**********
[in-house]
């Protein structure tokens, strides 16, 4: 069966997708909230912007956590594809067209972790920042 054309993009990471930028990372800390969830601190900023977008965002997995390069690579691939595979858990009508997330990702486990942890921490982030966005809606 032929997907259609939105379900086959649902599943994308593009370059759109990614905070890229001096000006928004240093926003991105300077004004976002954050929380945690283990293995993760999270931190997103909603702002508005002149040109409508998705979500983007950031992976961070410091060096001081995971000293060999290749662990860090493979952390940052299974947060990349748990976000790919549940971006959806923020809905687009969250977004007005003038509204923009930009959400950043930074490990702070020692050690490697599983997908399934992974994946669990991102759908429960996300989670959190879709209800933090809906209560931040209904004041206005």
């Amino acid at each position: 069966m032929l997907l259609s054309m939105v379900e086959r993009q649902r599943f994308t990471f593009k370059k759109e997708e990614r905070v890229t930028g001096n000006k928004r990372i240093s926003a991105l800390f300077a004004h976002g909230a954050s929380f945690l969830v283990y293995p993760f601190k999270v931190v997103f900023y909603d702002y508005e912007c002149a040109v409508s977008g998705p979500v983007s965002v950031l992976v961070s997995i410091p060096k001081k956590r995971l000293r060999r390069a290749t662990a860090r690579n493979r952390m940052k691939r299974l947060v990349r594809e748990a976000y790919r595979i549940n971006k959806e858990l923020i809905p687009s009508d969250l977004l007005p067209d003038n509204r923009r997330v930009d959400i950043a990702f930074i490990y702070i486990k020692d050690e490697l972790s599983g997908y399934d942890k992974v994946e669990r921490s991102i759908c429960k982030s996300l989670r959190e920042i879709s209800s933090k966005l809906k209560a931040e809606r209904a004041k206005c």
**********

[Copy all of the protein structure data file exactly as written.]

[in-house]
């Protein structure tokens, strides 16, 4: 069966997708909230912007956590594809067209972790920042 054309993009990471930028990372800390969830601190900023977008965002997995390069690579691939595979858990009508997330990702486990942890921490982030966005809606 032929997907259609939105379900086959649902599943994308593009370059759109990614905070890229001096000006928004240093926003991105300077004004976002954050929380945690283990293995993760999270931190997103909603702002508005002149040109409508998705979500983007950031992976961070410091060096001081995971000293060999290749662990860090493979952390940052299974947060990349748990976000790919549940971006959806923020809905687009969250977004007005003038509204923009930009959400950043930074490990702070020692050690490697599983997908399934992974994946669990991102759908429960996300989670959190879709209800933090809906209560931040209904004041206005």
């Amino acid at each position: 069966m032929l997907l259609s054309m939105v379900e086959r993009q649902r599943f994308t990471f593009k370059k759109e997708e990614r905070v890229t930028g001096n000006k928004r990372i240093s926003a991105l800390f300077a004004h976002g909230a954050s929380f945690l969830v283990y293995p993760f601190k999270v931190v997103f900023y909603d702002y508005e912007c002149a040109v409508s977008g998705p979500v983007s965002v950031l992976v961070s997995i410091p060096k001081k956590r995971l000293r060999r390069a290749t662990a860090r690579n493979r952390m940052k691939r299974l947060v990349r594809e748990a976000y790919r595979i549940n971006k959806e858990l923020i809905p687009s009508d969250l977004l007005p067209d003038n509204r923009r997330v930009d959400i950043a990702f930074i490990y702070i486990k020692d050690e490697l972790s599983g997908y399934d942890k992974v994946e669990r921490s991102i759908c429960k982030s996300l989670r959190e920042i879709s209800s933090k966005l809906k209560a931040e809606r209904a004041k206005c």